Hanley Ramirez is the most valuable fantasy player because of his speed, power and the position he plays.
Philadelphia, PA (Sports Network) -
At the shortstop position, there is the "Big-Three" and then there is a huge drop off to everybody else....or is there?
Most experts will list Hanley Ramirez, Jose Reyes and Jimmy Rollins head and shoulders above the rest, but if you look at the numbers Stephen Drew posted in the second half of the year or Jhonny Peralta's power or the fact that before his back injury Rafael Furcal was having a better year than anyone, maybe it's time to change that thinking. Sure the "Big Three" are still the best, but the margin isn't as big as in previous years.
Hanley Ramirez, Florida - Ramirez (2008 ADP - 2.8) is the most valuable fantasy player because of the combination of speed and power and because of the position he plays. At 24-years-old he's already got a "30-30" year on his resume. He'll likely bat third in the lineup this year which will add RBIs to his repertoire without a big hit on his stolen base total. I'm expecting a 35-35 season with 90+ RBIs.
Jose Reyes, New York Mets - Reyes is certainly the position's best stolen base threat and will give you 100+ runs, but his limited upside in the power categories and the fact that he can't get his batting average over .300 means you will be paying an awful lot, too much in my opinion, for his speed (2008 ADP - 4.4).
Jimmy Rollins, Philadelphia - Rollins missed some time last year because of a ankle injury, but he still set a career-high for stolen bases. However, his power numbers dropped from his MVP season and I don't expect him to hit 25-30 HR this season either. He's a very good ballplayer, but not a first-round pick without the power.
Stephen Drew, Arizona - Drew hit .326 (slugging percentage - .556) after the All-Star break and at 26-years-old will only get better. I expect him to finish second among shortstops in HRs and if he adds a little speed to his game could overtake Rollins in value.
Jhonny Peralta, Cleveland - Peralta set a Cleveland shortstop record for most extra base hits in 2008 with 69, 23 of which were home runs. His average has risen in each of the last two years and he cracked the 100 runs scored mark for the first time last season making him a solid fantasy shortstop.
JJ Hardy, Milwaukee - Prince Fielder and Ryan Braun get all the publicity in Milwaukee, but J.J. Hardy is a very good hitting shortstop. In 2008 he hit 24 homers, knocked in 74 runs while batting a respectable .283. In the Brewer's home run-friendly stadium, if he stays healthy, a 30 HR season is possible.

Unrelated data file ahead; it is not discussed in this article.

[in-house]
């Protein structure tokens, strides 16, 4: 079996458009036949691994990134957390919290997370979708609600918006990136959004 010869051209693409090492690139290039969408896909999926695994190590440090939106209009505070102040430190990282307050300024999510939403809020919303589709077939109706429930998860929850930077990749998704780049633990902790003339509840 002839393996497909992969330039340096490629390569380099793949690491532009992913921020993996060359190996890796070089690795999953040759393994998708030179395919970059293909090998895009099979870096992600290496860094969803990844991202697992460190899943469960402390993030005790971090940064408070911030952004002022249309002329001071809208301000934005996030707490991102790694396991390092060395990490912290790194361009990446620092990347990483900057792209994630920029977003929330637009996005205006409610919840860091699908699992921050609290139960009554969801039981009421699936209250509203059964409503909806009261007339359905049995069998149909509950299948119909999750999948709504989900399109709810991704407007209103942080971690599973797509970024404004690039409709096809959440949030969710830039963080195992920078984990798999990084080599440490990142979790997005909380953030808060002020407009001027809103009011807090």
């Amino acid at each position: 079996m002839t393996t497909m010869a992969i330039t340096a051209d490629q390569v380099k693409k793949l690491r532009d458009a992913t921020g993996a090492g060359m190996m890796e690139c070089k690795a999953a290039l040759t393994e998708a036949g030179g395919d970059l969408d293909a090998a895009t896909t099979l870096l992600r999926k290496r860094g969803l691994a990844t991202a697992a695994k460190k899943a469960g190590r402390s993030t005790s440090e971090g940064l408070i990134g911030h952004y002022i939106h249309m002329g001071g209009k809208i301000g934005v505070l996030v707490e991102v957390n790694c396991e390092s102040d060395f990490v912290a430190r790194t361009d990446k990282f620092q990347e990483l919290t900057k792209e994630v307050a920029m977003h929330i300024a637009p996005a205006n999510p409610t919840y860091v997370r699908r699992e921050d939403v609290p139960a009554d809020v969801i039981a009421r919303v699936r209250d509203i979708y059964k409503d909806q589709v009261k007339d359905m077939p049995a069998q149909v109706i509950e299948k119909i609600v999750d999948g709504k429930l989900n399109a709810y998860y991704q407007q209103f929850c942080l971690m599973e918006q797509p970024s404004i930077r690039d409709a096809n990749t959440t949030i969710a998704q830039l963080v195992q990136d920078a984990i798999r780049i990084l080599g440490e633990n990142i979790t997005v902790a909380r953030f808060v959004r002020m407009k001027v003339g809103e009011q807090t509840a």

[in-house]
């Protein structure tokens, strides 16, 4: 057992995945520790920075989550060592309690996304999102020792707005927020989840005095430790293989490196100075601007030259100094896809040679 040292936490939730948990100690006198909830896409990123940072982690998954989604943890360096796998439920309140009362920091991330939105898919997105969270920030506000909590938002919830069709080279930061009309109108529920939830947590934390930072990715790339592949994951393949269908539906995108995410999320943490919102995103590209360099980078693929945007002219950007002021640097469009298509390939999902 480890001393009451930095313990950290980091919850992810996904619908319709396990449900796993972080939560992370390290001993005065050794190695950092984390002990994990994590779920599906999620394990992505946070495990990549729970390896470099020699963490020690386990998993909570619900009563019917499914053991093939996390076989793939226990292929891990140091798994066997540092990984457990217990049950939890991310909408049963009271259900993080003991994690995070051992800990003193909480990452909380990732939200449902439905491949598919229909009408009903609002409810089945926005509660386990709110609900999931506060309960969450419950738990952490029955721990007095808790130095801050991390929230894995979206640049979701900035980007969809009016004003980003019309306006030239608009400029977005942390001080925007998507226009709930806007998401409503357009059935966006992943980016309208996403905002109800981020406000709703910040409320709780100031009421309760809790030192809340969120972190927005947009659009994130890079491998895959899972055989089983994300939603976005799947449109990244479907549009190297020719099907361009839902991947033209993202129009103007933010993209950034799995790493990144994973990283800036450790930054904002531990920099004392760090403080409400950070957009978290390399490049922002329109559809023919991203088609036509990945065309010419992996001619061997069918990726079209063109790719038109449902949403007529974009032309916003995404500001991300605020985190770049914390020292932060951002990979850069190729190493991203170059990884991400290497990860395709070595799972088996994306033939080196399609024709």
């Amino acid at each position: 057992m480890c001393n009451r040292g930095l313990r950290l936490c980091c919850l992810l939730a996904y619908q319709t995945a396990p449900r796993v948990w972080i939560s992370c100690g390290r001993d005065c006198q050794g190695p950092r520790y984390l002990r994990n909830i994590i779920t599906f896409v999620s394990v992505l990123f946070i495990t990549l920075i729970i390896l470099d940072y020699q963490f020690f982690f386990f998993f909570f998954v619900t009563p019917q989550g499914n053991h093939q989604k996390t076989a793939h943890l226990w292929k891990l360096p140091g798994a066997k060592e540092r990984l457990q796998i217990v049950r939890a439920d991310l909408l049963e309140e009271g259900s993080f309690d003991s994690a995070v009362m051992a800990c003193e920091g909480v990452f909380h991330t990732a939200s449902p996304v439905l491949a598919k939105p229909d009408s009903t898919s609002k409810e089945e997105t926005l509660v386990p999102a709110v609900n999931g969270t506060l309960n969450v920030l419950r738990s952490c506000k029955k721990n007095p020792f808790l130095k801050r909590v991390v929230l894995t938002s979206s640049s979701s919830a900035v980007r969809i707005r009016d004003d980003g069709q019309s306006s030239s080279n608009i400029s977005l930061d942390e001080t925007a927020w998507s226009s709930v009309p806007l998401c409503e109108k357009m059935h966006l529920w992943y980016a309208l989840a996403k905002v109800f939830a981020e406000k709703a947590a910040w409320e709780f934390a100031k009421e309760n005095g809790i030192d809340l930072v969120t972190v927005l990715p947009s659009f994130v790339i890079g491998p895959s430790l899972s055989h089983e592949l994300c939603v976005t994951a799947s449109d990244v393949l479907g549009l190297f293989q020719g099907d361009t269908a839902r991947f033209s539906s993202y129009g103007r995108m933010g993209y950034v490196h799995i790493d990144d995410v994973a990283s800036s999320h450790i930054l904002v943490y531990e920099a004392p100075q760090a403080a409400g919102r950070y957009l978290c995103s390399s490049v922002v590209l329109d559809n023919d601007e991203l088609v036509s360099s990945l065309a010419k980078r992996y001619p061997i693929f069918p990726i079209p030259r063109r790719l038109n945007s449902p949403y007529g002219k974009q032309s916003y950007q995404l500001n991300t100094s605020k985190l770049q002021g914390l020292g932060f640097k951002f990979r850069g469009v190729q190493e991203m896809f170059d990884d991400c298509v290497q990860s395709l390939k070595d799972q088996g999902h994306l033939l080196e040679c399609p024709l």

Rafael Furcal, Los Angeles Dodgers - Had Furcal played an entire season like he played the first 36 games, he would have posted 141 runs scored, 21 HRs, 67 RBI, 33 SB and hit .357. That would have made him the No.2 man at shortstop. Alas, a back injury sidelined him in May and he didn't return until late September. All indications are that he is completely healthy.
Derek Jeter, New York Yankees - Jeter is a great team player, but in the fantasy world he is usually overpriced. His 2008 ADP of 33.3 was too much to spend on an 88 runs scored, 11 HR, 69 RBI, 11 SB season. He'll be 35 in June and there is no doubt his skills are diminishing. Still, he does enough of everything to squeeze into the top-five at the position for one last season.
Troy Tulowitzki, Colorado - As great as he was in 2007, is how disappointing he was to fantasy owners in 2008. His 104 runs scored, 24 HR, 99 RBI rookie season and corresponding 2008 ADP of 42.6 turned into 48 runs, 8 HR, 46 RBI and a .263 batting average last year. He's still got talent and if he stays healthy he'll be good again. He could be the best bargain at the position if he returns to his rookie season levels.
Miguel Tejada, Baltimore - Tejada's number are in decline and he is no longer the player we knew in Baltimore. Home runs have decreased from 24 in 2006 to 18 in 2007 to 13 last season. Likewise, RBIs (100-81-66) and average (.330-.296-.283) have dropped too. As with Jeter, his best days are in the past.
Mike Aviles, Kansas City - Aviles finished fourth in the 2008 AL Rookie of the year voting because of a .325 batting average with respectable power numbers for a shortstop. Given a full season, he could hit 13-15 HRs, score 75 runs and knock in 60-65. That would be at the bottom end of your league's starters, but you could do worse.
Yunel Escobar, Atlanta - Escobar isn't a power hitter, but at shortstop his 10 HR, 60 RBI season won't kill you. Though he couldn't keep the batting average at the .326 level he produced in 2007 (355 plate appearances), he still hit a respectable .288. He'll likely bat second in front of Chipper Jones and Brian McCann which means he is going to see a lot of good pitches.
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